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Serena Williams the Only Woman to Make List of World’s Highest-Paid Athletes: Forbes

Tennis great Serena Williams continues to be a trailblazer. From winning 23 Gland Slams to becoming the only woman listed on Forbes’ annual ranking of the world’s highest-paid athletes.

The 37-year-old appears on the 2019 list at no. 63 out of 100 athletes from around the world in professional sports such as football, soccer, basketball, and golf. Forbes estimated Williams’ pay at $29.2 million; salary winnings $4.2 million; and endorsements $25 million. She was also the only woman on the list in 2017.

In 2018, Williams wasn’t ranked on the list as she took a yearlong break from competing in tennis after becoming a mom. She and her husband, internet entrepreneur and Reddit co-founder Alexis Ohanian, are the proud parents of daughter Alexis Olympia.

Serena Williams, who has become an advocate for equal pay for women, including athletes and working mothers, wrote a column for Fortune magazine on Black Women’s Equal Pay Day in 2017.

“I’d like to acknowledge the many realities Black women face every day,” she wrote. “To recognize that women of color have to work—on average—eight months longer to earn the same as their male counterparts do in one year. To bring attention to the fact that Black women earn 17% less than their white female counterparts and that Black women are paid 63% of the dollar men are paid. Even Black women who have earned graduate degrees get paid less at every level.”

There has been a long fight for pay equality in sports.

“Sports have long mirrored society, and the gender pay gap has persisted in athletics, just as it has in the professional realm,” according to the Women’s Sports Foundation. “And, in sport, just as in society, women are fighting back, working towards the day when pay equality is achieved.”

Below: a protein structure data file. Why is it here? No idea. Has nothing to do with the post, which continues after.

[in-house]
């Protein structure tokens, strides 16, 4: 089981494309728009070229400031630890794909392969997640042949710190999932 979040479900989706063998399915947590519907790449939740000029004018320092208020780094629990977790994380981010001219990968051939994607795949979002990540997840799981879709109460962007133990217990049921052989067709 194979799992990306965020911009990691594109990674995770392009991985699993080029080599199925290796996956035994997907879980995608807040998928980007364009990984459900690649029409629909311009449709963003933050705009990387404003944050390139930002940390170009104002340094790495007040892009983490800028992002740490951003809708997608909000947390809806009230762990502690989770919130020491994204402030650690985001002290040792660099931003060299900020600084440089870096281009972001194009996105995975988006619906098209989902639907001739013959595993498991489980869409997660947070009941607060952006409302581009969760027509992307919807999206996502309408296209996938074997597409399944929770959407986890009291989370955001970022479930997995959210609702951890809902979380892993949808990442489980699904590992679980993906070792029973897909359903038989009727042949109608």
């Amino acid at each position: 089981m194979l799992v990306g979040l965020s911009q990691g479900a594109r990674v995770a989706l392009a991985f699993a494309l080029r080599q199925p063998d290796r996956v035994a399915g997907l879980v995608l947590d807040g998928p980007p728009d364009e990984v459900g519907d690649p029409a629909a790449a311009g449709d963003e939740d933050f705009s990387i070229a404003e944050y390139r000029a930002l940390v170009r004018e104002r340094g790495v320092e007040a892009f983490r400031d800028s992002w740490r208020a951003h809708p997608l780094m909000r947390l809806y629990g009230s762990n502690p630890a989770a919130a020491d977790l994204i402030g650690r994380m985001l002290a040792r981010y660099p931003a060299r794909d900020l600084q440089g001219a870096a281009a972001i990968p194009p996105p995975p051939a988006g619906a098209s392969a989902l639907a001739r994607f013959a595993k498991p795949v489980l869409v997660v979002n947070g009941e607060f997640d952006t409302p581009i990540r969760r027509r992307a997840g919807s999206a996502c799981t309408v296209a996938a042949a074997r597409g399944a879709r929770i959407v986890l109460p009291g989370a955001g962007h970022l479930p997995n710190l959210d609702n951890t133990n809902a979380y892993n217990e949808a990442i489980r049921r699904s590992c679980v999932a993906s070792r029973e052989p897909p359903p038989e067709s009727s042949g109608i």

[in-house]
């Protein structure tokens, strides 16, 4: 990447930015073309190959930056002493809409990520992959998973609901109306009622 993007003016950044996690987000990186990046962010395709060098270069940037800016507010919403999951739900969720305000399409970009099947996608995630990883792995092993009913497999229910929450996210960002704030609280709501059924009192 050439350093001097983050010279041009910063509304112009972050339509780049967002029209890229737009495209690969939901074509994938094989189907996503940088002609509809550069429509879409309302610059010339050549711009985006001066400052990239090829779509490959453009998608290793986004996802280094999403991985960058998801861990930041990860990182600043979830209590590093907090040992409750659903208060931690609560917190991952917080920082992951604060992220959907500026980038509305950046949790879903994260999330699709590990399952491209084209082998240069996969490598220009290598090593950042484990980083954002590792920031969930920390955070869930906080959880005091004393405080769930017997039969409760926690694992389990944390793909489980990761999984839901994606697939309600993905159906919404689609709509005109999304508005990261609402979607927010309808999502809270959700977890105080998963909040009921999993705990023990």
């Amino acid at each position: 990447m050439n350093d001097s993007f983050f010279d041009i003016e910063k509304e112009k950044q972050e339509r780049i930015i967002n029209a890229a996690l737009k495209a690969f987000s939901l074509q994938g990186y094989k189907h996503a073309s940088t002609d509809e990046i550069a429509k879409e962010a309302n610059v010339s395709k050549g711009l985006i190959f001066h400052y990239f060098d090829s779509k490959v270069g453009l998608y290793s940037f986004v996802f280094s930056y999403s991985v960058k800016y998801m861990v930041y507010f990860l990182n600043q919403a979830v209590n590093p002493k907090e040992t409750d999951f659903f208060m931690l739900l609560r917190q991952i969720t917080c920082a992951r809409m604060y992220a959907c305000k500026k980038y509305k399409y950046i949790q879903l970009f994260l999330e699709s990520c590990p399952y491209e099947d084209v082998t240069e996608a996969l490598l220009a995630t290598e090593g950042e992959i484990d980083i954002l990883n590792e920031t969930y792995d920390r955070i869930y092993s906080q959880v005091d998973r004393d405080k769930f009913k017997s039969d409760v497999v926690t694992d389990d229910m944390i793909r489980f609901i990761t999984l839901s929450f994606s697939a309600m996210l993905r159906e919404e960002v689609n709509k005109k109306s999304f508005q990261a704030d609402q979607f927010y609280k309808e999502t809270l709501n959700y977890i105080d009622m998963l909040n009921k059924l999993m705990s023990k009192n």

In March, the women’s U.S. national soccer team filed a lawsuit against the Federation for equal pay. The women’s team says “institutionalized gender discrimination” has existed for years, even though they play more games and win more games than the men’s team, but still get paid less.


Also this month, Serena Williams ranked on Forbes’ list of America’s richest self-made women.

Williams shared the magazine cover on her Twitter feed and said she’s “honored to be the first athlete” on the list.

Williams launched the direct-to-consumer clothing line S by Serena in May 2018. She admitted that she was working herself to the point of burnout when trying to get the company off the ground.

“When I first started, I was close to burnout because I was working from 9 a.m. until 3 a.m.,” Williams said in an interview with The Business of Fashion. “I would be on calls and sending emails because I was acting as the CEO, the COO, and the president. I was on a fast track to burnout.”

Related Story: Serena Williams on Becoming a CEO: ‘I was on a fast track to burnout’

She eventually realized how to prevent burnout from happening:

“You need to have a good team, be able to delegate, and have great communication with your team,” she said.

In April, Williams announced that for the past five years, she’s been helping other women and people of color become entrepreneurs by launching Serena Ventures.

Williams’ firm currently focuses on early-stage investments, so far 34 startups. Serena Ventures’ investments, which are a portfolio worth about $10 million, are mostly focused on health and wellness, fashion and e-commerce. Williams’ team only consists of Vice President Alison J. Rapaport, CFA, who oversees portfolio management and sources new investments.

Related Story: Serena Williams Asks Simone Biles to Give Her Daughter Gymnastics Lessons 


  1. Arguably most dominant athlete of our time. No asterisks. Any gender. Any sport.

    And a wonderful person who gives back generously.

    What a terrific role model.

  2. Gerald Shamberger

    Thank you for shining the spotlight on a true african amerikkkan super hero.

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